At first glance, the façade and the entry area of the Palazzo look plain and worn. But the spectacular spiral stairs taking you to the first floor gives you a preview of things to come. One of the most remarkable rooms is the Room of the Map of the World. Keeping in mind this was completed in the 16th century, the room had paintings of continents and countries which were shockingly accurate.
Once you have finished the tour of the interior, don’t miss the gardens! With striking fountains in the Upper Gardens, it’s a sight to behold.
A popular day-trip and a bold option, Pompeii is stretching the concept of a “day-trip”. The day usually starts at the break of dawn and gets you back in the evening. That said, you will be well-rewarded.
Situated just outside Naples, in the region of Campania, it’s mind-numbing to think that an entire city was buried under ashes, and consequently kept intact, by the eruption of Mt. Vesuvius in 79 A.D. Frozen in time, you get a glimpse of Roman life from its amphitheaters, elaborate thermal baths, well-paved road, and yes, even a brothel with erotic frescoes!
8. Palace of Caserta
Caserta is not known as a tourist destination but the 18th century Palace, modeled after Versailles, is a hidden gem worth visiting. Built for the Bourbon kings of Naples, this grandiose palace covering 45,000 sqm (over 480,000 sq ft) is divided into 4 wings and has over 1200 rooms, including some elaborately adorned apartments.
Equally stunning is the garden which covers an area of about 120 hectares (296 acres). The main central path that runs 3.2 km (2 miles) long from the palace features a number of spectacular fountains, with the majestic Great Fountain of Diana & Actaeon located at the end of the stretch.
9. Todi, Umbria
One of the many picturesque hill towns in Umbria, Todi is often overlooked by visitors. Lying in the southern part of Umbria, the town’s low-key and laid-back pace offers you authentic and genuine experience.
This charming town won’t wow you with massive and elaborate churches but instead, with its many intriguing gems. From the unfinished 12th-century church where one of the most renowned Italian poets, Jacopone da Todi is buried to the lovely Piazza del Popolo to a fascinating “Painted House”, Todi is guaranteed to win you over.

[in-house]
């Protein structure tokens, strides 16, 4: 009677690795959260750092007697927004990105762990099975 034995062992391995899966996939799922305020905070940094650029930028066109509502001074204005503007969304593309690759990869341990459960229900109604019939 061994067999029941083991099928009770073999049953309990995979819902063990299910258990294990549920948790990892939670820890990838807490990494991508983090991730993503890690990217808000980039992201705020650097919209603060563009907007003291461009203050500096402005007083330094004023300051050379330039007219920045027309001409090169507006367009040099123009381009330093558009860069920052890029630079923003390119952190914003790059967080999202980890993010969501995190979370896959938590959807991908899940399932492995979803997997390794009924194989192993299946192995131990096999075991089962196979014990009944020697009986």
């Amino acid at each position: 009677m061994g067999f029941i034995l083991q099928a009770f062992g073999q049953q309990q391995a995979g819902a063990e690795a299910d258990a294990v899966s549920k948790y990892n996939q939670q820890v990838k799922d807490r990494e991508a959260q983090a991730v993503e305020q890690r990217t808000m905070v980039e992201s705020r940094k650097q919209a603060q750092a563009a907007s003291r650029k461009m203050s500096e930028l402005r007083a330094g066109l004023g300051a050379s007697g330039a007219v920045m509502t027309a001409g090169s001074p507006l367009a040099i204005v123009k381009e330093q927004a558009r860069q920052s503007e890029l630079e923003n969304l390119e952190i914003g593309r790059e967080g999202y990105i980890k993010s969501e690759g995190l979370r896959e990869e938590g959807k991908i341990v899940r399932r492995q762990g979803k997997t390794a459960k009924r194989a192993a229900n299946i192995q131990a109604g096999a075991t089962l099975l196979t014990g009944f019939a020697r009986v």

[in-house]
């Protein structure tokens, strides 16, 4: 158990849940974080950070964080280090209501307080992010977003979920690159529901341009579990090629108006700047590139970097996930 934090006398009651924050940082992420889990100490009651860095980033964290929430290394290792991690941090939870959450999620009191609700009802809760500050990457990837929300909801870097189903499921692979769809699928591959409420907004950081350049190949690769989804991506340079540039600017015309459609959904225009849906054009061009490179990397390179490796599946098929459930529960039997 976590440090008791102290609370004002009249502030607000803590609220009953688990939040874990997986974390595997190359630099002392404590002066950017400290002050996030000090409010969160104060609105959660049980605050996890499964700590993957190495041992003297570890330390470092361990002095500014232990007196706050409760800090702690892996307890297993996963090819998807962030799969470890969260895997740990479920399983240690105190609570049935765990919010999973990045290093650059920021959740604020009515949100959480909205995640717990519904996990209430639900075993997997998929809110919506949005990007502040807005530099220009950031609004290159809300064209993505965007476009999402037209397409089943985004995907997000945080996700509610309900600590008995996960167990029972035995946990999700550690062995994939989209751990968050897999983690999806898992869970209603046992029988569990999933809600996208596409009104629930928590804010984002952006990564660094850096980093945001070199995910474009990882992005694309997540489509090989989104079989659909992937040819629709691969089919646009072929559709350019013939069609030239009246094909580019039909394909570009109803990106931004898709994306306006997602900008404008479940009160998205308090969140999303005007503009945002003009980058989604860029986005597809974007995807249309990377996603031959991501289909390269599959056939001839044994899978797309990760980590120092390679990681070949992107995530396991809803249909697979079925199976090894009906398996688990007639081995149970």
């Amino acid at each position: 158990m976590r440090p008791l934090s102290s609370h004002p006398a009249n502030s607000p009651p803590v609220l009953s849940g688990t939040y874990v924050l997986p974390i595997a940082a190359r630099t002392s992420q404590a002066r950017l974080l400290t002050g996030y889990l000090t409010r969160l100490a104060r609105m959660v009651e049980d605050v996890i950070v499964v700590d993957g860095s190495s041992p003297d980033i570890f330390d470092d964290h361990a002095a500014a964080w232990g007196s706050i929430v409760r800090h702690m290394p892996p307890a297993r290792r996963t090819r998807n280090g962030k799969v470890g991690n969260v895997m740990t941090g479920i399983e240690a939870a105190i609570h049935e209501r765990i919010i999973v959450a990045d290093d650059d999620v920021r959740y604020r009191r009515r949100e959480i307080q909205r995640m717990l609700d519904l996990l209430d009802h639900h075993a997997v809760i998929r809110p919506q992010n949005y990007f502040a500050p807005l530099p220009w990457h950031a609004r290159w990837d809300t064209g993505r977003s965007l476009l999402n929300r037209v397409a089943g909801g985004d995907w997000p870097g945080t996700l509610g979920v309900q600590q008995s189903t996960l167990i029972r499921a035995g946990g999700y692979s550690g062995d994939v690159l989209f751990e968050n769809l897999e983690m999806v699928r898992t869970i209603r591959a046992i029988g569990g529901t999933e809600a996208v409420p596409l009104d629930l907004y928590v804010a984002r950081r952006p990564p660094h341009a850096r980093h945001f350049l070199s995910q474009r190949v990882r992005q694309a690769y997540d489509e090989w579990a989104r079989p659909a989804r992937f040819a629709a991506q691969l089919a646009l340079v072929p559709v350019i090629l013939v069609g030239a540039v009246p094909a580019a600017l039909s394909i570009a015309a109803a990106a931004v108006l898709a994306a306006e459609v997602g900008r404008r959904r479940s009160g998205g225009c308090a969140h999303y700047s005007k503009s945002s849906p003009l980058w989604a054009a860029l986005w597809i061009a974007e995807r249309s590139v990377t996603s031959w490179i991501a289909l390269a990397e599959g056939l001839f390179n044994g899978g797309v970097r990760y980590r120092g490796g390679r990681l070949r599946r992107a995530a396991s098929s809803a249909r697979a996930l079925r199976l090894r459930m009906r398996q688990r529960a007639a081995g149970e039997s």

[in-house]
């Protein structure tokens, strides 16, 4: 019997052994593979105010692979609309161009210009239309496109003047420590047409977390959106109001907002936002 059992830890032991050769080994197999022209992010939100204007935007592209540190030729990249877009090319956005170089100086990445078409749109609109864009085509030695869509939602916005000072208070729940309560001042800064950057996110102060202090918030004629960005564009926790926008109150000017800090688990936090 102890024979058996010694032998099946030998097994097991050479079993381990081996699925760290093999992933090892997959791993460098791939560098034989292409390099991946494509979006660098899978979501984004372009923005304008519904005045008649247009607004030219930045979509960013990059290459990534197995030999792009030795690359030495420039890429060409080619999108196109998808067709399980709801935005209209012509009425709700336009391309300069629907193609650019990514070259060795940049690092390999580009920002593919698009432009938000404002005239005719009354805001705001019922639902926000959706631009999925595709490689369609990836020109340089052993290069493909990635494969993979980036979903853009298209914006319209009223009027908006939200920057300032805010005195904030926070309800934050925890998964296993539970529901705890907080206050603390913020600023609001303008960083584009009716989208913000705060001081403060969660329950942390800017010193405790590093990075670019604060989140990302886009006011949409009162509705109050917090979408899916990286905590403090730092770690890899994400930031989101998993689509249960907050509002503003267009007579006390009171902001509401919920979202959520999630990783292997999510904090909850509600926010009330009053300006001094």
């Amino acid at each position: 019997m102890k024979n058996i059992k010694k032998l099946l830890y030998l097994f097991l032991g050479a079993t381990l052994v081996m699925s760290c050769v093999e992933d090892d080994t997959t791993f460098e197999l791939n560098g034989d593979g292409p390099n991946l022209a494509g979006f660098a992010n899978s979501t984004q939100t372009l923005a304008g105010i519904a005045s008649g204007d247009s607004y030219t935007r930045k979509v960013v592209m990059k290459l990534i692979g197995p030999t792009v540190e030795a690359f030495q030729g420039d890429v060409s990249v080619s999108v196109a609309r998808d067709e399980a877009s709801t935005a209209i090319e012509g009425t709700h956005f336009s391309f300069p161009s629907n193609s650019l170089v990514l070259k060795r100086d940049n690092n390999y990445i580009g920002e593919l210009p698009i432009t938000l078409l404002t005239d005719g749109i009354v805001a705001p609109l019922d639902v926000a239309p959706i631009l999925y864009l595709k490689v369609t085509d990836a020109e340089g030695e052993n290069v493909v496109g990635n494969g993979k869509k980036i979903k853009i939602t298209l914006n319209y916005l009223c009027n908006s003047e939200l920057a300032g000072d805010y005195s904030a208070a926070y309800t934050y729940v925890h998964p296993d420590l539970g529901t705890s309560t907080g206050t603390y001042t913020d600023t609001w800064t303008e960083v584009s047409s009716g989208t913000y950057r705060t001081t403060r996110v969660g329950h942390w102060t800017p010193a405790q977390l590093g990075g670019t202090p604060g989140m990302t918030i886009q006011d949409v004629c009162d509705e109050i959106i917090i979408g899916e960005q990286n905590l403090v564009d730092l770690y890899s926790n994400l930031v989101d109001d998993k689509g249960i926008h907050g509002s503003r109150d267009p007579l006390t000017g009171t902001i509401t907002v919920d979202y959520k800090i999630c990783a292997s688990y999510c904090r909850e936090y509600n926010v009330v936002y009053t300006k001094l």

10. Monte Soratte
How about talking a walk on the wild side? If you are looking to experience a hike that will reward you stunning views, head to Monte Soratte. Just 60km (37 miles) north of Rome, Monte Soratte offers 11 different trails of varying difficulty and no, it’s not necessarily wild – unless you want it to be! At the peak, you will be awed by the unobstructed panoramic views of surroundings and surprised to find a hermitage with frescoes from the 14-15th century.
If you have time after your hike, drop by the Abbey of St. Andrew in Flumine (located close to the highway) which boasts a stunning Romanesque church with beautiful frescoes dating back to the 8th century.
11. Orvieto, Umbria
A small town which was already a flourishing center of trade and arts between the 6 and 4th centuries B.C, Orvieto is layered in history. Sitting on the plateau of a volcanic rock, this town surrounded by a defensive wall is home to the splendid Cathedral of Orvieto with its remarkable Gothic façade.
Beneath the town lies another layer of its fascinating history – a maze of Etruscan caverns, wells and quarry as well as a medieval olive press. And after all the sightseeing, you’d be wise to enjoy a glass or two of the famous Orvieto Classico before returning to Rome.
12. Ostia Antica
Ostia Antica, 20 miles from Rome, dates back to the 4thcentury B.C and with its well-preserved ruins and roads, it offers you a glimpse of the past! Once situated where the Tiber met the sea, the town first served as a military outpost before becoming a thriving port.
Walking along Ostia Antica’s main street, Decumanus Maximus, is an eerily fascinating experience as you pass by markets, necropolis, baths, a remarkable theater, the forum and temples. This is only one of the several paths in Ostia Antica, so put on decent walking shoes!